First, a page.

Spinoffs are corporate actions in which the stock of a corporate subsidiary is distributed to all existing shareholders of the parent company on a pro-rata basis.
It is usually a tax-free transaction where you incur no gain or loss from the spinoff (except for the liquidation of fractional shares.)
For information on recent spinoffs, follow the links (stock symbols shown in parentheses):
Altria (MO) spinoff of Philip Morris International (PMI) Cadbury Schweppes (CDY) spinoff of Dr Pepper Snapple Group (DPS) Fidelity National Information (FIS) spinoff of Lender Processing Services (LPS) Marshall & Ilsley (MI) spinoff of Metavante (MV) Morgan Stanley (MS) spinoff of Discover Financial Services (DFS) Potlatch (PCH) spinoff of Clearwater Paper (CWP) Telefonos de Mexico (Telmex) (TMX) spinoff of Telmex Internacional ADR (TII) Verizon (VZ) spinoff of Fairpoint Communications (FRP)
Click on the picture below to access our handy spinoff calculator. We can help you compute your new cost basis and gain or loss on cash received in lieu of fractional shares. Just select the name of your spinoff from the drop-down menu or insert your own data.
After a spinoff, you own stock in two different companies. You therefore have to allocate the cost basis you had in the original parent company to the two stocks you now own--the parent and the new spinoff.
To illustrate, assume the following:
You owned 100 shares of XYZ Corp which you purchased on 7/1/2004 at $50 per share for a total cost of $5,000.00. On 7/1/2006, XYZ Corp spun off shares their subsidiary ABC Company to all of their shareholders at a rate of 1 share of ABC for every share of XYZ. You received 100 shares of ABC Company. XYZ announce on their website under the "Investor Relations" tab that the allocation of cost basis to be assigned to the shares of ABC was 7% of your cost basis for XYZ. This was determined by the relative market values of the trading prices for ABC and XYZ after the shares started trading independently.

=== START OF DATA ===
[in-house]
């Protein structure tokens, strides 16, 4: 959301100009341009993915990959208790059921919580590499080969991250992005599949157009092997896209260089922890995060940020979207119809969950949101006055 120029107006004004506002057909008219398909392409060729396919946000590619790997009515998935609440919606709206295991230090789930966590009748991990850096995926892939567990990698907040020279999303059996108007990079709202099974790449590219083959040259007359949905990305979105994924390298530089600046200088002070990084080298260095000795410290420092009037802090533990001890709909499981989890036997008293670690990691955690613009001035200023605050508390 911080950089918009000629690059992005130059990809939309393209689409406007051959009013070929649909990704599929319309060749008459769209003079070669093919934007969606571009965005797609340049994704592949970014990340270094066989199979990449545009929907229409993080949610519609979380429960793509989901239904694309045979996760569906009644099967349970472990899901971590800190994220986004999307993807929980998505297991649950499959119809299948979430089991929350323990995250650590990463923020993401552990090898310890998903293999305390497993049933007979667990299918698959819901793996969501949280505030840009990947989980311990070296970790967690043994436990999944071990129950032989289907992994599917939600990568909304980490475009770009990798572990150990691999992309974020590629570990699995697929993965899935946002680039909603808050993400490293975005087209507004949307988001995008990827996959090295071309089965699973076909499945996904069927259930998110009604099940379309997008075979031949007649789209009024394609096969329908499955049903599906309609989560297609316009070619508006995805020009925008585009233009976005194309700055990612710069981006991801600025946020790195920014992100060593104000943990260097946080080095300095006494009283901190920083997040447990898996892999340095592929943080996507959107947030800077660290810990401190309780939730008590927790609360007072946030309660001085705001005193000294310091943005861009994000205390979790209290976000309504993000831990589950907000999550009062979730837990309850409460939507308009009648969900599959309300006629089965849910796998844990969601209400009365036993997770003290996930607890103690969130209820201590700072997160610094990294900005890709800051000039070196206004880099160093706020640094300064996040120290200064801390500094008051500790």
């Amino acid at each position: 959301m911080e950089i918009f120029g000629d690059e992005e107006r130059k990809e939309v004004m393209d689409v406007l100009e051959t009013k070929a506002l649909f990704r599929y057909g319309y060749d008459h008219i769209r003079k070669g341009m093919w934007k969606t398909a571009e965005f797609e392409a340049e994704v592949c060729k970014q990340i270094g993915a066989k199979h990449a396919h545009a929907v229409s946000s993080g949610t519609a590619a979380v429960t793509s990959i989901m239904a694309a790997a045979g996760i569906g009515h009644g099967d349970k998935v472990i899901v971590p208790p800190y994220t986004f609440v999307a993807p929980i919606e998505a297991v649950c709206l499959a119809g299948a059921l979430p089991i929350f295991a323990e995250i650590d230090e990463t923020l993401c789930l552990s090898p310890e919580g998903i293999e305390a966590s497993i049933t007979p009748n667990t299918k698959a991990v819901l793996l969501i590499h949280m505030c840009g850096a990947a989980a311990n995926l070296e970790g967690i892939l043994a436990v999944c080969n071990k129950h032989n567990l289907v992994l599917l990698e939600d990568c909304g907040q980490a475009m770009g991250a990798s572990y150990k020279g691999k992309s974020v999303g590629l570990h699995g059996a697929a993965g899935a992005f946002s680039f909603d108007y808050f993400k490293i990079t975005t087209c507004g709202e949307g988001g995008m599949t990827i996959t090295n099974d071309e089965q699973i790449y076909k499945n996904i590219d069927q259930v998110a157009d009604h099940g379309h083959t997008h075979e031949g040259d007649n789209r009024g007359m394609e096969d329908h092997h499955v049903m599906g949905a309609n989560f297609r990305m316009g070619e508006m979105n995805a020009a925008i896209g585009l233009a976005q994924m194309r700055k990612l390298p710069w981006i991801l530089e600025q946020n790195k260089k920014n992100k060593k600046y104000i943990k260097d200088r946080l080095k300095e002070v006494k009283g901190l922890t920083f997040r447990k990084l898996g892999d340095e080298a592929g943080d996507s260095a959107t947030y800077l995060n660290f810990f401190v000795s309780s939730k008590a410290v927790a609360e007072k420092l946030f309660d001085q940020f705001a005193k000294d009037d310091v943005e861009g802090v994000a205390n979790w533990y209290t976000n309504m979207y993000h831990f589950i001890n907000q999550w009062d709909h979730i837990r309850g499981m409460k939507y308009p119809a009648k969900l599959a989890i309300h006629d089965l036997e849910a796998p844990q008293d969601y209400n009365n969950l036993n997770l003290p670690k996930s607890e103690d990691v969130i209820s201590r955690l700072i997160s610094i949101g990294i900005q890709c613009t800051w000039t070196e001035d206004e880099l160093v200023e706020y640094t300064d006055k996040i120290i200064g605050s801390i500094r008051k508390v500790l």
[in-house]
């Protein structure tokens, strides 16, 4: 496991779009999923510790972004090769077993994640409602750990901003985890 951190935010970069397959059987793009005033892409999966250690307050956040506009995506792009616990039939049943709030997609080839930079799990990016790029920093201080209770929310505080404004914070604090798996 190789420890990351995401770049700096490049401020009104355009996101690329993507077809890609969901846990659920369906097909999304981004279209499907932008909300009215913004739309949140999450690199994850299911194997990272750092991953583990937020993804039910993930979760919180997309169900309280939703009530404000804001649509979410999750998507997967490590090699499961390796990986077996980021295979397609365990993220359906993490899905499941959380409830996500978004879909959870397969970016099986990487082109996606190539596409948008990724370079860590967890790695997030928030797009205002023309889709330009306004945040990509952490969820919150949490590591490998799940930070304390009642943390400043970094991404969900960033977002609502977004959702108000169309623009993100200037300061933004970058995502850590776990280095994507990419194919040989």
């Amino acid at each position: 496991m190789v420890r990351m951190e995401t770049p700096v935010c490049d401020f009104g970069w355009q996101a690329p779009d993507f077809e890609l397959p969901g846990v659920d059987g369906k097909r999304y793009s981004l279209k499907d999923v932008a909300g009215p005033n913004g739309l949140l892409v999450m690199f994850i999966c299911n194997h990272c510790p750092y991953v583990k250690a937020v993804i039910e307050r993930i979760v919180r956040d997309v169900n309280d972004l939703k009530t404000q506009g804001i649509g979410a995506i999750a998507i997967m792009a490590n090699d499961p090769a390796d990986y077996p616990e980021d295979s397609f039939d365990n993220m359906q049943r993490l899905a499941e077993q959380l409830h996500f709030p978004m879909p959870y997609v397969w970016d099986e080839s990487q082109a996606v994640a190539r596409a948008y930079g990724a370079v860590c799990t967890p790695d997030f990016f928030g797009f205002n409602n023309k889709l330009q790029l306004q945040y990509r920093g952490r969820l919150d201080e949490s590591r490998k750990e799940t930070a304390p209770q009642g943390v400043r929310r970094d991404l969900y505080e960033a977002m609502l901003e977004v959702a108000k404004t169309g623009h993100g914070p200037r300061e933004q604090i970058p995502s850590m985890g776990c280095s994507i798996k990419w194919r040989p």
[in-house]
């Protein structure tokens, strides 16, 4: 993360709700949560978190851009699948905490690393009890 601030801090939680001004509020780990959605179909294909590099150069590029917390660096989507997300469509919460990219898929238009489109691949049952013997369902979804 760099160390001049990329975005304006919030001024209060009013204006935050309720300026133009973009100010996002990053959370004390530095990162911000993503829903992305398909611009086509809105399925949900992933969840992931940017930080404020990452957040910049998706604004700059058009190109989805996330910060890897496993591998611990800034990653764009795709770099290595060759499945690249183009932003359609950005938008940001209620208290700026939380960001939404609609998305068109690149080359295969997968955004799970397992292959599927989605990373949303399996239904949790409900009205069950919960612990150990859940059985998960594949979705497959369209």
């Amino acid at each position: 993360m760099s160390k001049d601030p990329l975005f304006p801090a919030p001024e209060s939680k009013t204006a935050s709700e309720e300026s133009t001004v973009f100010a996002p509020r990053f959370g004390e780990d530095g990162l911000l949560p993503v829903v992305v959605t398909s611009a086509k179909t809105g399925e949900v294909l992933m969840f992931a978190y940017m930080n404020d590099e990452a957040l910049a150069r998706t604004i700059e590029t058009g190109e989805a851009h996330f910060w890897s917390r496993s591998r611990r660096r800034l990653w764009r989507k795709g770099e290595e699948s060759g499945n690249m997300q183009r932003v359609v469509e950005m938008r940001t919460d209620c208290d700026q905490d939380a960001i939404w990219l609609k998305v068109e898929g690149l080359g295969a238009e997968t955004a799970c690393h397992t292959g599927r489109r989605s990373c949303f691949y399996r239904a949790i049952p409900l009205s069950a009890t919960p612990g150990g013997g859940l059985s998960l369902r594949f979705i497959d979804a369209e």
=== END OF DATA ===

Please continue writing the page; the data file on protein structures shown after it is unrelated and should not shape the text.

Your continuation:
Your cost basis for 100 shares of ABC is therefore 7% of $5,000.00, or $350.00 with an acquisition date for holding period purposes of 7/1/2004 (not the date of the actual spinoff.)
Your adjusted cost basis for 100 shares of XYZ becomes the remainder, $4,650.00, after deducting the cost allocation for ABC from your original purchase price for XZY. Your acquisition date remains as 7/1/2004.
Sometimes a spinoff is a taxable transaction where taxable income is reported on your Form 1099. In this case, your cost basis in the spinoff shares is NOT an allocation of a portion of your cost basis in the parent company. Instead, your cost basis is the amount of taxable income that was reported to you and your holding period (acquisition date) starts on the day you received the spinoff shares.
How do you know which kind of spinoff you received? You can usually find out by reading the tax information letter sent to all shareholders, or by going to the website of the company and clicking on "Investor Relations." You will also know it was a taxable spinoff if you see dividend income reported on your year-end Form 1099 as of the date of the spinoff. Be careful to note that sales proceeds reported for cash-in-lieu of fractional shares does not mean that it was a taxable spinoff.
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Information provided is intended solely for U.S. individual cash-basis taxpayers and is believed to be accurate for most cases. Always consult your personal tax advisor about your own situation. Suggestions are most welcome. Please e-mail webmaster @ costbasis.com or write to us at P O Box 11022, Chicago IL 60611 with your comments.